RunCoCo is bringing different institutions together in the same landscape. What The Great War Archive did is relevant to research projects, the voluntary sector, public libraries, museums, archives etc; and RunCoCo is engaging with a number of community archives and ‘citizen cyberscience’ projects, in particular JISC-funded projects that are developing community content. Free RunCoCo workshops, (Oxford and around the UK) have attracted speakers who are leading practitioners or commentators in this field, such as Chris Batt OBE, Dr Andrew Flinn (UCL), Naomi Korn (copyright and IPR expert representing the JISC Strategic Content Alliance), Dr Chris Lintott (“Citizen Science” and University of Oxford), ‘Mog’ (Chris Morgan, digital storytelling outreach for “Communities 2.0”, George Ewart Evans Centre for Storytelling, University of Glamorgan), Brian Teeman (co-founder of “Joomla!”), and Dr Dafydd Tudur (Culturenet Cymru, National Library of Wales). The workshops have been well attended from across the target audience, the speakers worked successfully as catalysts to get group discussion going, and positive feedback has been received:
“I picked [up] some fascinating information, good contacts and new ideas.”
“A very practical day with well informed and enthusiastic speakers... Will be telling others about RunCoCo including my consulting colleagues on the current community website project I am working on. Well done and thanks.”
“I want to thank you for an excellent training day last week which you choreographed very skilfully. I benefited hugely from attending, and had many interesting and positive conversations which I am sure will continue to be of value to me and to [project name]”.
RunCoCo is collating material from the workshops and making it available together with other resources and documentation offering advice on different aspects of running a community collection online.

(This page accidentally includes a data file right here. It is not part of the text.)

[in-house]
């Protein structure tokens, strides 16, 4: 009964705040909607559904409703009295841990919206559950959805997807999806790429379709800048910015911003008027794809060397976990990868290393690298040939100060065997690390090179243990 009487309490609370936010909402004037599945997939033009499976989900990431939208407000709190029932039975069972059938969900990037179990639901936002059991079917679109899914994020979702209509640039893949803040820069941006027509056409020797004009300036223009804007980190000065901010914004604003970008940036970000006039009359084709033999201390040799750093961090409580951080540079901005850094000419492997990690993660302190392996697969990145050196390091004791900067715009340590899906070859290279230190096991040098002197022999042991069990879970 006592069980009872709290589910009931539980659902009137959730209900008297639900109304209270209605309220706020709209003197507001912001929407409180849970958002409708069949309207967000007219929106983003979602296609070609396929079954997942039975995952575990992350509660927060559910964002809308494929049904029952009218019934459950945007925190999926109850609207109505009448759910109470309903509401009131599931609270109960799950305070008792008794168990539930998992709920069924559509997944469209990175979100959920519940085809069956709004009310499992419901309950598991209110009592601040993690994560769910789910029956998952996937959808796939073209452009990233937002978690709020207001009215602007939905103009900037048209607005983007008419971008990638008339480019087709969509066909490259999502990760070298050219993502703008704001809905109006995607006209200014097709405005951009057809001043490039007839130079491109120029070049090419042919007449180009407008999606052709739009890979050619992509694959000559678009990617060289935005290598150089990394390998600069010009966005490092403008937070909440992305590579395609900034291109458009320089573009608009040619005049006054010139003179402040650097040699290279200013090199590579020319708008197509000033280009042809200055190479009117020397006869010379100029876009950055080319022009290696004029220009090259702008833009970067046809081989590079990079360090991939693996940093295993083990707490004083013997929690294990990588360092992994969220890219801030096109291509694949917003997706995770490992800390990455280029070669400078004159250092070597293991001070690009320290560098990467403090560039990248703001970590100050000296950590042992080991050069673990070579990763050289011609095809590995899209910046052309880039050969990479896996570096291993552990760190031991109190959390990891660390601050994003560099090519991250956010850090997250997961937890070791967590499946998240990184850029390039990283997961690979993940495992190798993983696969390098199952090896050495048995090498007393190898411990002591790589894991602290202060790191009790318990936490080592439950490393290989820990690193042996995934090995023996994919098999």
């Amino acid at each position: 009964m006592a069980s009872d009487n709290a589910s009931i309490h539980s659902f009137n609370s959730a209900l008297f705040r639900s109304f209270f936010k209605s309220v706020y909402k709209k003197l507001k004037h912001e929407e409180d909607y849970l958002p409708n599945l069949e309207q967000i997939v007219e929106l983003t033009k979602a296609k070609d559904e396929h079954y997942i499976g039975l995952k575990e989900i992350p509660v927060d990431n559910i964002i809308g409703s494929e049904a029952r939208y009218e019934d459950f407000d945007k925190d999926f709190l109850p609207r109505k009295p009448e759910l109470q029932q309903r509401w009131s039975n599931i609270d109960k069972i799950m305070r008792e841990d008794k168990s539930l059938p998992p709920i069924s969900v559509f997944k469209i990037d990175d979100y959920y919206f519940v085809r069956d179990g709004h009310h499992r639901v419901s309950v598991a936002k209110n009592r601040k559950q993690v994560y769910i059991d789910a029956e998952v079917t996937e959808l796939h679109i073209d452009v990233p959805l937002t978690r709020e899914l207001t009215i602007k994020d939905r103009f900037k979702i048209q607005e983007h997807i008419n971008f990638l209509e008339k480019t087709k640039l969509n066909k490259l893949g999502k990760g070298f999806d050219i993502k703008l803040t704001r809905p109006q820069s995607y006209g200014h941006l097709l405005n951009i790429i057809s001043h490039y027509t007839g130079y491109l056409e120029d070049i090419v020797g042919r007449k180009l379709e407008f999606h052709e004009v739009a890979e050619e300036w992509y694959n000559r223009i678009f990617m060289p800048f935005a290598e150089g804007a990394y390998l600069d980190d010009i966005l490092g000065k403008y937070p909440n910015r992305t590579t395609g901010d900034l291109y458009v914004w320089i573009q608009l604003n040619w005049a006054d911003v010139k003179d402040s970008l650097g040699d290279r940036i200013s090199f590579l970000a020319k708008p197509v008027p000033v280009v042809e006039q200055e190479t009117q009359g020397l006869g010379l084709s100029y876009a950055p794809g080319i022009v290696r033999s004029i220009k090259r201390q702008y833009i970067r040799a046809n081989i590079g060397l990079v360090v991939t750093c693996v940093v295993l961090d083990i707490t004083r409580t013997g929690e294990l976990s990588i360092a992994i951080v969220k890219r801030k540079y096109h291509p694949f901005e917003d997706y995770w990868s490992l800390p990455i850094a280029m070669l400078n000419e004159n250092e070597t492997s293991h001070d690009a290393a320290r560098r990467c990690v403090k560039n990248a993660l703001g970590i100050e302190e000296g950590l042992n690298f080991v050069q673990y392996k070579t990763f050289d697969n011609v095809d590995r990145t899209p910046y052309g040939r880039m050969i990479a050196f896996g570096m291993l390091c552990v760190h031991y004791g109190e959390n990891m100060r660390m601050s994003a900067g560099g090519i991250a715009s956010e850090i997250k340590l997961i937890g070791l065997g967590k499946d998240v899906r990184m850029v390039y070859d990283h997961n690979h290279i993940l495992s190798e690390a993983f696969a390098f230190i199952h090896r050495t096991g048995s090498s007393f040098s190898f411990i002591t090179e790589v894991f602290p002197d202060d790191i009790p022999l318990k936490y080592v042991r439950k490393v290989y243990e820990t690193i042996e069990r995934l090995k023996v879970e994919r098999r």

‘CoCoCo’, (community contributed content software originally developed as part of The Great War Archive) is being prepared for release in a generic form as open source. ‘Woruldhord’, an exemplar community collection is trialling this software and RunCoCo’s other guidelines. Dr Stuart Lee (English Faculty and OUCS) is encouraging the public and academics to contribute to ‘Woruldhord’ teaching and learning material they hold relating to the Anglo-Saxon period of British history.
RunCoCo is making extensive use of social networking tools such as Twitter and articles on the project blog, to engage with the online community and to supplement the resources the project is making available through the website.
The Google Search Appliance (GSA) is the search engine that powers many of the search boxes on the University's web pages. Currently only public documents are searchable.
Extension to Oxford-only documents was successfully trialled during January-May 2010. Since search results contain text snippets from documents, results for secure documents are only displayed to authorized readers, for example University Staff. Callers were authenticated by their Oxford username with Webauth, and authorized to view secure documents by the Oak (LDAP) directory service. Only then were search results for secure documents displayed.